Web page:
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Le Fort Osteotomy


  • Le Fort osteotomy is surgery to fracture (break) and move bones in your face. Le Fort surgery changes the shape of your face. This may improve how you look. This surgery also may improve how you chew and breathe. Le Fort surgery is often needed for people who were born with facial bones that are out of place. You may also need this surgery if you hurt your face in an accident. After your face bones are moved, the bones are held in place by metal plates or screws. Sometimes, your bones are held in place with tiny pieces of bone from another part of your body.
  • There are three types of Le Fort surgery. Each type of surgery moves different bones in your face. During Le Fort I surgery, your maxillary bone (area just above your upper teeth) is fractured. The bone is then moved or shaped to change the way your face looks. During Le Fort II surgery, fractures are made above your nose and in your upper jaw. This surgery changes the center of your face. During Le Fort III surgery, fractures are made through your cheekbones and the bones around your eyes. Your caregiver will tell you what type of Le Fort surgery is best for you. Le Fort surgery may help the features of your face line up better. You may chew better, breathe better, and feel better about the way you look.



  • Keep a current list of your medicines: Include the amounts, and when, how, and why you take them. Take the list or the pill bottles to follow-up visits. Carry your medicine list with you in case of an emergency. Throw away old medicine lists. Use vitamins, herbs, or food supplements only as directed.
  • Take your medicine as directed: Call your primary healthcare provider if you think your medicine is not working as expected. Tell him about any medicine allergies, and if you want to quit taking or change your medicine.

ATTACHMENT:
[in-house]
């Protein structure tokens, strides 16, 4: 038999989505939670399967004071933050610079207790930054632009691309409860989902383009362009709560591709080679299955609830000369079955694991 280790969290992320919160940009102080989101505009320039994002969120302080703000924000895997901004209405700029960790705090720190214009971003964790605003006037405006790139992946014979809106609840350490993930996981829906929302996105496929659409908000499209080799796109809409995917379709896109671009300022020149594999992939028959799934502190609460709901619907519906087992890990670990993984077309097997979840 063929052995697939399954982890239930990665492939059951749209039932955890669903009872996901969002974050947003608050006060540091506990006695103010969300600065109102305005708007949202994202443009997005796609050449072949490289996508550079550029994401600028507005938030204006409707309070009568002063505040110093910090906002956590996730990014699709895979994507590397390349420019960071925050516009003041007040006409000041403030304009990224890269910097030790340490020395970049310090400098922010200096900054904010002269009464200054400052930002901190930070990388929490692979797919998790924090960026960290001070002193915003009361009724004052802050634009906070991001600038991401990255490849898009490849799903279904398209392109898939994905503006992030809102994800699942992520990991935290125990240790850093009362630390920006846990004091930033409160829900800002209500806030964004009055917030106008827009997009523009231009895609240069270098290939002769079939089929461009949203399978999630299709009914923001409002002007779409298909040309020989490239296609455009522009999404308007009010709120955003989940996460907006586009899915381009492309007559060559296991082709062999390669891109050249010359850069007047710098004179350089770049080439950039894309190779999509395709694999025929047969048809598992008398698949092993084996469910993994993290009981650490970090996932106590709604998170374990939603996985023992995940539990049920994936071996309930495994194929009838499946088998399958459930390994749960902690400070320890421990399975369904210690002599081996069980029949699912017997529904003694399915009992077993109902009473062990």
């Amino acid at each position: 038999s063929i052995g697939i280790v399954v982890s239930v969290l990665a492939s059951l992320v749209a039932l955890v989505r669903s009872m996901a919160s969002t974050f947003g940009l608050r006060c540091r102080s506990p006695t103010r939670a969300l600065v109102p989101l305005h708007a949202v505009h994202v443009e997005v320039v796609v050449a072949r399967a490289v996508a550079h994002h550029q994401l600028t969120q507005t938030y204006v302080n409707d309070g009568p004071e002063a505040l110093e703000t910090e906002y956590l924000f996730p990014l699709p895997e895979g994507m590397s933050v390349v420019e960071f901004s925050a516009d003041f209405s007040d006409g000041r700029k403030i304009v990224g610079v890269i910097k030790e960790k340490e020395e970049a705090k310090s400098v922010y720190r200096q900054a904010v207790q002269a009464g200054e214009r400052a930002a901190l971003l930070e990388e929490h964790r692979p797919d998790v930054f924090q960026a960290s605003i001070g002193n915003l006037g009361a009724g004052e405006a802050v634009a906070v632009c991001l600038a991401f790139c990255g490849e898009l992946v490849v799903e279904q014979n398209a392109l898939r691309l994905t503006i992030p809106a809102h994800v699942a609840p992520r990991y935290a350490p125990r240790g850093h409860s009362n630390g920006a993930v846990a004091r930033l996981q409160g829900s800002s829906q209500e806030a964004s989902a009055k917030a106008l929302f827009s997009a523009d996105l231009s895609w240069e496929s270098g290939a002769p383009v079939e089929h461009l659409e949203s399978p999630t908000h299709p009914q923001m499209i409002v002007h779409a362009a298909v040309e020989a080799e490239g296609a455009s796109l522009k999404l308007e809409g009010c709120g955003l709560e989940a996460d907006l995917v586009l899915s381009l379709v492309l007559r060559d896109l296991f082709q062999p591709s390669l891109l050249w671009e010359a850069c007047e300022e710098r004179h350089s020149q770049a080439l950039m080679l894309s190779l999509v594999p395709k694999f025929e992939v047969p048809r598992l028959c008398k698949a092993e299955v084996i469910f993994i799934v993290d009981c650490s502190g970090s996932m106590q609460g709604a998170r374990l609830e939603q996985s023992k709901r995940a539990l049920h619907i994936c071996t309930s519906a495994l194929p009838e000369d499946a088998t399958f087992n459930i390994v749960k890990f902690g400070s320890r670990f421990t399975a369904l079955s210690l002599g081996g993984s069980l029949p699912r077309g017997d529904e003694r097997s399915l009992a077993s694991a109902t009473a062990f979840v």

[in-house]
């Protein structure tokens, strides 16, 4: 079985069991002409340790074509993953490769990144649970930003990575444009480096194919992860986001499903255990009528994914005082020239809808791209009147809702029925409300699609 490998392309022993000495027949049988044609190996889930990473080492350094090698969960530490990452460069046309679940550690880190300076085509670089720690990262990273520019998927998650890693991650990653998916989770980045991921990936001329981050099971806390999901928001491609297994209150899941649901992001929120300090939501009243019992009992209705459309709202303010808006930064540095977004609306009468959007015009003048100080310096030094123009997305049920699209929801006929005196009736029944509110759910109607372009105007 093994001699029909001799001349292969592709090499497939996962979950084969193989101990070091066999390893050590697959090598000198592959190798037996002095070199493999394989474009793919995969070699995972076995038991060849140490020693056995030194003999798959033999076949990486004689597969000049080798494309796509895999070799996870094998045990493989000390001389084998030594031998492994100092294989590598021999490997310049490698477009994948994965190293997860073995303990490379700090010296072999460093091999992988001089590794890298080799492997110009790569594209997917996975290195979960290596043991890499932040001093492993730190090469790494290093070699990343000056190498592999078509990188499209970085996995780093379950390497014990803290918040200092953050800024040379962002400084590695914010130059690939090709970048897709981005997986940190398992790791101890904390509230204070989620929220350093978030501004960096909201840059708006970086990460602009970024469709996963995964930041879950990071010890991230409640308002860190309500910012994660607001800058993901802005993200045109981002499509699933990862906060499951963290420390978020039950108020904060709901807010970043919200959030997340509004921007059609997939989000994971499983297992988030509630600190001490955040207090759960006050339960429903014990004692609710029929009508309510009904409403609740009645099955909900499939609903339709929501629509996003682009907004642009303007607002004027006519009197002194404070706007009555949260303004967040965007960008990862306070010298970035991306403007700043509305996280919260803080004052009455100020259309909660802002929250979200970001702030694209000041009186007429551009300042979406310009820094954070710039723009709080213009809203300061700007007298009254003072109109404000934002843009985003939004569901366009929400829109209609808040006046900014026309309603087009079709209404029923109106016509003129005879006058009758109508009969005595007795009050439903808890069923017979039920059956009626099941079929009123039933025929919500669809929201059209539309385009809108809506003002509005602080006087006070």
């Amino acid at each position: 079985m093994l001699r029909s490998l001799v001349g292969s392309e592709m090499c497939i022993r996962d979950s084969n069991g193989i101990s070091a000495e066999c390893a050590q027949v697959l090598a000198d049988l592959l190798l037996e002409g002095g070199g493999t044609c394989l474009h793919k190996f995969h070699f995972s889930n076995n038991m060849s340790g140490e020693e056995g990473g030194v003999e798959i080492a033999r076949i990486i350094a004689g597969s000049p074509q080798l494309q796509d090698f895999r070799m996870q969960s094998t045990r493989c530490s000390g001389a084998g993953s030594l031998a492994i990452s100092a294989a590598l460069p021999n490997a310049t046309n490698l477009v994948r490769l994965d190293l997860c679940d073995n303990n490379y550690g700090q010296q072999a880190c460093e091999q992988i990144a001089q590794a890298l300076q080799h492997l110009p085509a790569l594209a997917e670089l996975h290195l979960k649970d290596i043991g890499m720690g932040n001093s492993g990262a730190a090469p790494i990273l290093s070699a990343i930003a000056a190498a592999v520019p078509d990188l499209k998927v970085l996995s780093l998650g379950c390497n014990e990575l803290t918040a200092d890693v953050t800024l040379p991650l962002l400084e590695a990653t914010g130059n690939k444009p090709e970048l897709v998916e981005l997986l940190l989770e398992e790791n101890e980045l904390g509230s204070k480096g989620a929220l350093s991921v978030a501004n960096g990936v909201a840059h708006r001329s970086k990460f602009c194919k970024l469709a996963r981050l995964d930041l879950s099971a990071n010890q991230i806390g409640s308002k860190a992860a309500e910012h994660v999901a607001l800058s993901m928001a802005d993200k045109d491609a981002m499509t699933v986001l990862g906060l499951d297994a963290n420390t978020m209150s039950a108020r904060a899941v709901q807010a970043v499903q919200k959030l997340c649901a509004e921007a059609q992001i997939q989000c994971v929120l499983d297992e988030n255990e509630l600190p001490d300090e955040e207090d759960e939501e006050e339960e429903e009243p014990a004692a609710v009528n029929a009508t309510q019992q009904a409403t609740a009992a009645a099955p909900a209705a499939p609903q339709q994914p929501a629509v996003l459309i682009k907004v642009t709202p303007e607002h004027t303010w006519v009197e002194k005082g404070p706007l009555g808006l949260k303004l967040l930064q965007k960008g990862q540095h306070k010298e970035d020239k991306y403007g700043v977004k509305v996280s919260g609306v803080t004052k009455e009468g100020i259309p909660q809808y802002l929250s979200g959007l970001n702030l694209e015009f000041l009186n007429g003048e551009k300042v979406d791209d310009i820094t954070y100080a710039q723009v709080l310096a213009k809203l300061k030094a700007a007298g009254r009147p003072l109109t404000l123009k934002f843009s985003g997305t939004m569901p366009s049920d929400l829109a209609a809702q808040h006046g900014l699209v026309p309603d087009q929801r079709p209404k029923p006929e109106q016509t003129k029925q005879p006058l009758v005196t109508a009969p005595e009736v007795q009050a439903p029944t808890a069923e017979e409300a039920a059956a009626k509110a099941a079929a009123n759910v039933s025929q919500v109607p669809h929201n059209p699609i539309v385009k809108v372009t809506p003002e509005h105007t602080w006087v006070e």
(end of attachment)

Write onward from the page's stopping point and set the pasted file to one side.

• Pain medicine: You may need medicine to take away or decrease pain.
    • Learn how to take your medicine. Ask what medicine and how much you should take. Be sure you know how, when, and how often to take it.
    • Do not wait until the pain is severe before you take your medicine. Tell caregivers if your pain does not decrease.
    • Pain medicine can make you dizzy or sleepy. Prevent falls by calling someone when you get out of bed or if you need help.

Ask for information about where and when to go for follow-up visits:

For continuing care, treatments, or home services, ask for more information.

  • You may be sent home with a device called a distractor. A distractor is attached to your head and helps pull your bones farther apart. Ask your caregiver how to care for your wounds from surgery. Ask your caregiver how to care for your distractor, and when you should have it removed. Ask your caregiver if you need to plan dental work after your surgery.

Wearing dental headgear:

You may need to wear dental headgear for up to six months after surgery to keep bones in place. Ask your caregiver for more information about dental headgear.


  • You have any problems with devices or bands on your teeth.
  • You have a fever.
  • Your wound looks red, swollen, or has pus coming from it.
  • You have any questions about your surgery or other treatments you are having.


  • You have new trouble breathing.
  • You feel your bones in your face move suddenly.
  • You have bleeding from your wounds, nose, or mouth that does not stop.
  • You have clear fluid coming out of your nose or ears.
  • The distractor attached to your head becomes loose.

The above information is an educational aid only. It is not intended as medical advice for individual conditions or treatments. Talk to your doctor, nurse or pharmacist before following any medical regimen to see if it is safe and effective for you.

Further information

Always consult your healthcare provider to ensure the information displayed on this page applies to your personal circumstances.